Wednesday, April 27, 2016


Publisher:     New American Library
Published:     March 4, 2014
ISBN:        978-0451418883
Genre:      Cozy Mystery, Chik Lit, Contemporary Romance
Format:     Print  
Obtained via:  Publisher
Reviewed by name and email address:  Gina


Deveraux Sinclair has a decision to make.  She’s made tough ones before—when she gave up her lucrative position at Stramp Investments to come home and take care of her grandmother among them.  Now she’s faced with choosing between two men—her lifelong friend Noah Underwood and new to town U.S. Marshal Jake Del Vecchio.  She’s doing her best to keep a balance between the two while she ponders her decision and tries to keep up with her “regular” life which includes running Deveraux’s Dime Store.  To help keep the store afloat Dev has created some rather charming meeting spaces for several of the town’s clubs including the knitting, sewing and book clubs.  But after the book club’s initial meeting things quickly go south when the guest speaker is found dead.  Not only is he found dead—his body is discovered behind Dev’s dime store.  Determined to stay out of the investigation Dev tries to focus on her romantic dilemma.  But circumstances have something else in mind for our intrepid heroine…and she discovers she really does need to be involved in solving this crime.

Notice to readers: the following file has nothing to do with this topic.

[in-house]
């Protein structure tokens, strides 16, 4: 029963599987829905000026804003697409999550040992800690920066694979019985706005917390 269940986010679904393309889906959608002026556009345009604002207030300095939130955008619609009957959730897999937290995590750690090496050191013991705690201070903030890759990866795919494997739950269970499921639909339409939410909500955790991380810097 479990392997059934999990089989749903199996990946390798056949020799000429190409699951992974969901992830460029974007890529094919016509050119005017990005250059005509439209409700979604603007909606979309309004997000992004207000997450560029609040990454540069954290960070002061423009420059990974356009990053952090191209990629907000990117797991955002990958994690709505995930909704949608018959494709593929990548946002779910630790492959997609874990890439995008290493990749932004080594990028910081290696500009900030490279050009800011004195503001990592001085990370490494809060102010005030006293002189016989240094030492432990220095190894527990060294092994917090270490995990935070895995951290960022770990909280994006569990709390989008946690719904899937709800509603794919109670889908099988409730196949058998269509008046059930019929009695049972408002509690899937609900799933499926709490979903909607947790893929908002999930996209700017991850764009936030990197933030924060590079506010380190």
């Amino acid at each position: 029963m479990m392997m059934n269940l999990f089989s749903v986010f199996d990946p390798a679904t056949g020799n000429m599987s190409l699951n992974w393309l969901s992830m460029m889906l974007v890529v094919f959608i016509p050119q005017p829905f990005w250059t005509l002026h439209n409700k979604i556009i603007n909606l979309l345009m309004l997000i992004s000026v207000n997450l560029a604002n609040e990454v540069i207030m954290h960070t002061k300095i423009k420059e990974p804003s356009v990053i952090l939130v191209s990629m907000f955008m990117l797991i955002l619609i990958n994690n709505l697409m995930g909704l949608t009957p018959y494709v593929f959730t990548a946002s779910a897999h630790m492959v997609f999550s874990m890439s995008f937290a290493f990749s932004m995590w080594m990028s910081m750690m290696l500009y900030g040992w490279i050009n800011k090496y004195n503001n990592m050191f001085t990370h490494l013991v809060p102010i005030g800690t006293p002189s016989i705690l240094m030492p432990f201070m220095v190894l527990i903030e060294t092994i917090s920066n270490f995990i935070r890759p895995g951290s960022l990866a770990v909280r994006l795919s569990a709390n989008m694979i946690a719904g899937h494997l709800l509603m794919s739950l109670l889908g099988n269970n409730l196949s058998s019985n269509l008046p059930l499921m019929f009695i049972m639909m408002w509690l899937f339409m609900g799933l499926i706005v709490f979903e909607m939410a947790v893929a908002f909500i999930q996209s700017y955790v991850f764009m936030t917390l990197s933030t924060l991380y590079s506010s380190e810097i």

I’ve said before I’m a fan of Denise Swanson’s Scumble River cozy mystery series.  I had high hopes for her Deveraux Dime Store series—as a cozy mystery series.  The Deveraux series is billed as a cozy but so far the first three books are more chik lit than mystery and the latest, DEAD BETWEEN THE LINES is more a cross between women’s fiction, chik lit and contemporary romance than a mystery.  The murder is more of a backdrop so Jake and Noah can continue their suits to win Dev and she spends more time ruminating about what to do with them than solving the mystery.  It’s not badly written but it is very disappointing when you expect a mystery and get a kitschy romance. 

As I’ve said before, Swanson tells a good story.  This one just fell short for me.

This is an objective review and not an endorsement of this book.

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